Eagle County request would aid restaurants and lodges in Basalt and El Jebel
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Eagle County has prepared a COVID-19 Business Toolkit to help businesses navigate the potential easing of restrictions due to the coronavirus. It can be found at https://docs.google.com/document/d/1sDaPhG_6Kv95RqHbYWFzPgEdjQez7TByLejibQ2kPEQ/preview
Basalt and El Jebel restaurants and lodges will be able to open to limited occupancy Monday if Eagle County persuades the governor’s office to grant the county a variance to a state public health order.
The county submitted its request to the Colorado Department of Public Health and Environment on May 11 but hasn’t received a response yet. However, a panel of county officials met with the media Thursday to discuss its plan, indicating a level of confidence that change is forthcoming.
Eagle County’s new plan, called the Blue Phase, would allow gatherings of up to 50 people as long as 6-foot distancing is followed between non-household members. Multiple groups of 50 would be allowed in parks and outdoor gathering spaces if physically separated by at least 20 feet.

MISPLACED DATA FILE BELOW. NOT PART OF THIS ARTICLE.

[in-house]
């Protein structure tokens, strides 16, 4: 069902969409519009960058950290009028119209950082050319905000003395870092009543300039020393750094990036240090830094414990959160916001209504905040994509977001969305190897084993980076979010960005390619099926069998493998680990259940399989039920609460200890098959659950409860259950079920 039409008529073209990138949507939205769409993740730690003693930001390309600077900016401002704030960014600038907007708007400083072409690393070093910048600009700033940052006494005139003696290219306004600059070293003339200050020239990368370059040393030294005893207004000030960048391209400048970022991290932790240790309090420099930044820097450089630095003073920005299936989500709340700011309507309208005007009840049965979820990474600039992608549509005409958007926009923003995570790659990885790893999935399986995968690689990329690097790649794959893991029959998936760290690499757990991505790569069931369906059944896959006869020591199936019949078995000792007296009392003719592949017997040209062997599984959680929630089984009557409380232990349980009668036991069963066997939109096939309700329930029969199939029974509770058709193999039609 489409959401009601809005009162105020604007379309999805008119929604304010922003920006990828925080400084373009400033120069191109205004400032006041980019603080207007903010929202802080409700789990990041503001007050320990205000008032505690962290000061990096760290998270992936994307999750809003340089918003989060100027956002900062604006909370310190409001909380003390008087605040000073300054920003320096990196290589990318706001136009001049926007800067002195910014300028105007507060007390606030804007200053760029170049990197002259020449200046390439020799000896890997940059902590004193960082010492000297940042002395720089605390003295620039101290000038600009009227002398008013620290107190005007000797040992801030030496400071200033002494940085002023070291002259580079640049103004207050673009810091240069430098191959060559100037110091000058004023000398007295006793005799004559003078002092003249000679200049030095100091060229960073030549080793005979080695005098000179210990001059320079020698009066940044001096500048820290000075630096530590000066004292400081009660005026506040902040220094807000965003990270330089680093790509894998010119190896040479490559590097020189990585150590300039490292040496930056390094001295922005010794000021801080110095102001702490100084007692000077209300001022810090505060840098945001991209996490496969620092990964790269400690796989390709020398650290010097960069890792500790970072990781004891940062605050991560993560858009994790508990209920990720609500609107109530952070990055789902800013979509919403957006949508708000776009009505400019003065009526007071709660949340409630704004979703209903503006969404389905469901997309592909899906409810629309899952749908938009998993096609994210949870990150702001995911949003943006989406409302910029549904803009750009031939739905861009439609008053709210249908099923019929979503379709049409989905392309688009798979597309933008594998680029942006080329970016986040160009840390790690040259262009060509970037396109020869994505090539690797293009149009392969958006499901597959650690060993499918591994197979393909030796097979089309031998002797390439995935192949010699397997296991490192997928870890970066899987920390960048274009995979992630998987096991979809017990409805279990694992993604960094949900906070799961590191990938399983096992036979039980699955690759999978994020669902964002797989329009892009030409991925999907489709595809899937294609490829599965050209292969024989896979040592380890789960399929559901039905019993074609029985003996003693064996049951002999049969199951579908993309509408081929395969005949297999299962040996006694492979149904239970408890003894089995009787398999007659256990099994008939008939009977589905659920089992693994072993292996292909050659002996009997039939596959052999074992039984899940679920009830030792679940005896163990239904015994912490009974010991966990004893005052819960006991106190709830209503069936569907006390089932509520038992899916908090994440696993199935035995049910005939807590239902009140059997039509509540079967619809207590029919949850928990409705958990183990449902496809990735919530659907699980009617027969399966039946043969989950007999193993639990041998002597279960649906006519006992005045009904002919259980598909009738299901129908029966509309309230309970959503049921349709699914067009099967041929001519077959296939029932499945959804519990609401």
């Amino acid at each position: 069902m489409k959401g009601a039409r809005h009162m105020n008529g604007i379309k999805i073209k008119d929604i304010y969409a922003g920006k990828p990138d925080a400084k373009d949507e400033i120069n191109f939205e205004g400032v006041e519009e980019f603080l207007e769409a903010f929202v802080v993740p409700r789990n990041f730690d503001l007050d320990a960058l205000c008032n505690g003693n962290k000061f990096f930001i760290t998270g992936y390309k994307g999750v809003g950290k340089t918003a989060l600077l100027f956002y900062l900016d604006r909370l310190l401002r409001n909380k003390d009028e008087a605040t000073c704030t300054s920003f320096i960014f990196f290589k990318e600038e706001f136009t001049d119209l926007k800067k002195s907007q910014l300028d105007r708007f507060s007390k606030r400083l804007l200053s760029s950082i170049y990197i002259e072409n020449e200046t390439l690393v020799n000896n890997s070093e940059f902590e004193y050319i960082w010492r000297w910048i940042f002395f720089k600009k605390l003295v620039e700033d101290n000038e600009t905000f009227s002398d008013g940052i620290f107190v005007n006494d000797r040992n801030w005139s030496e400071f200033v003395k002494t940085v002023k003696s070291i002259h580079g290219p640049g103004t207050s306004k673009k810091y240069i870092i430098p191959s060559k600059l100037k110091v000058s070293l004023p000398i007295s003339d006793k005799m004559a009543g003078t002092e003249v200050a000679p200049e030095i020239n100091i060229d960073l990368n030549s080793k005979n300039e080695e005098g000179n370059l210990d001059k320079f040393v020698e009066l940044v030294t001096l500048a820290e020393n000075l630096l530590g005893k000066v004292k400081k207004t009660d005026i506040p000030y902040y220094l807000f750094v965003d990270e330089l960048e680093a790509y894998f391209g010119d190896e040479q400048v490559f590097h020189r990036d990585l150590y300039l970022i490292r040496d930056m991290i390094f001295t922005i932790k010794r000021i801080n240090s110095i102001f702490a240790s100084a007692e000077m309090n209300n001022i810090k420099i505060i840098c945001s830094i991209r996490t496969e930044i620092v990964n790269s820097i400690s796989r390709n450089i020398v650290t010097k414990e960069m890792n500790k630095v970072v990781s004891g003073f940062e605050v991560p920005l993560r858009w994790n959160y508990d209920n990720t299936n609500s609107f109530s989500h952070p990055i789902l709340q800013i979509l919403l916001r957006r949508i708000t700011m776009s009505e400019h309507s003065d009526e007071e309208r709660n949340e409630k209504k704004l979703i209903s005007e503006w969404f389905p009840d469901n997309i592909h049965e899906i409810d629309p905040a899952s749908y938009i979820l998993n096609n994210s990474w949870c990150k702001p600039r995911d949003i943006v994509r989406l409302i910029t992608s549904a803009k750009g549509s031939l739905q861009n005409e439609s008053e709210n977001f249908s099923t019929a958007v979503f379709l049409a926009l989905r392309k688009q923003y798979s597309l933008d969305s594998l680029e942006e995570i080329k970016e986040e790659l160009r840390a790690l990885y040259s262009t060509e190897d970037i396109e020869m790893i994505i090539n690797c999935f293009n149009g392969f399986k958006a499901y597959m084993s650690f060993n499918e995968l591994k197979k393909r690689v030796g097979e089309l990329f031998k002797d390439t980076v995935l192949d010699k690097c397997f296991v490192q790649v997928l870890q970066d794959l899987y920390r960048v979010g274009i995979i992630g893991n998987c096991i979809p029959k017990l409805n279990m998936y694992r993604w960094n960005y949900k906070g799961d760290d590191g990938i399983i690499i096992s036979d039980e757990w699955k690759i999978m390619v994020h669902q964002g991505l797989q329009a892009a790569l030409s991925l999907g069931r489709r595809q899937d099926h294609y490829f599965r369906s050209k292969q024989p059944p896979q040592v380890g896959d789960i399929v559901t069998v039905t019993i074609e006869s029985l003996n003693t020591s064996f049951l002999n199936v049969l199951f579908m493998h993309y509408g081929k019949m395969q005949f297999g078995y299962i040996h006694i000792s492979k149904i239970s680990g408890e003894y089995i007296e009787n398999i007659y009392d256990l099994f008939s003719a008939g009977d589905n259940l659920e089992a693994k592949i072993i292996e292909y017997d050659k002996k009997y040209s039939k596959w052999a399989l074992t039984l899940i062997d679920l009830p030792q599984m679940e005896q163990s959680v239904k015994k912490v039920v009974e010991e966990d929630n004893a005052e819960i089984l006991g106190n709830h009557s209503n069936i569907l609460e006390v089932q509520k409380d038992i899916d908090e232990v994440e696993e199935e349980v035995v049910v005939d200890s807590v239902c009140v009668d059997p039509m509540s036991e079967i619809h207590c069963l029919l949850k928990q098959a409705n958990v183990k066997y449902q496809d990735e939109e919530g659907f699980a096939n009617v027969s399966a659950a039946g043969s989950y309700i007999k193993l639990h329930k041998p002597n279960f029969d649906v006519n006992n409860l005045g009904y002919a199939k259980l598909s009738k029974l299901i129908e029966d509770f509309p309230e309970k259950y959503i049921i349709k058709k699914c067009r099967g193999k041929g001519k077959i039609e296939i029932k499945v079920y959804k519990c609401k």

“The intention is to stress test this a little bit in an environment that looks nothing like our ski season traffic but starts to get our businesses understanding how to operate in this new normal,” said Birch Barron, Eagle County’s emergency manager.
The Blue Phase would allow dine-in service at restaurants and bars with 50% capacity at indoor spaces and unlimited seating outdoors with 6 feet of social distancing between different parties.
“Traditional lodging” could operate at 50% capacity under Eagle County’s proposal.
Eagle County officials said Thursday they feel easing the restrictions is an important economic and social step as well as an important test to see how close to normal conditions can be for ski season.
“This is that opportunity for our local residents and local business owners to start to get comfortable and really confident in maintaining the social distancing requirements,” said Eagle County Public Health and Environment Director Heath Harmon.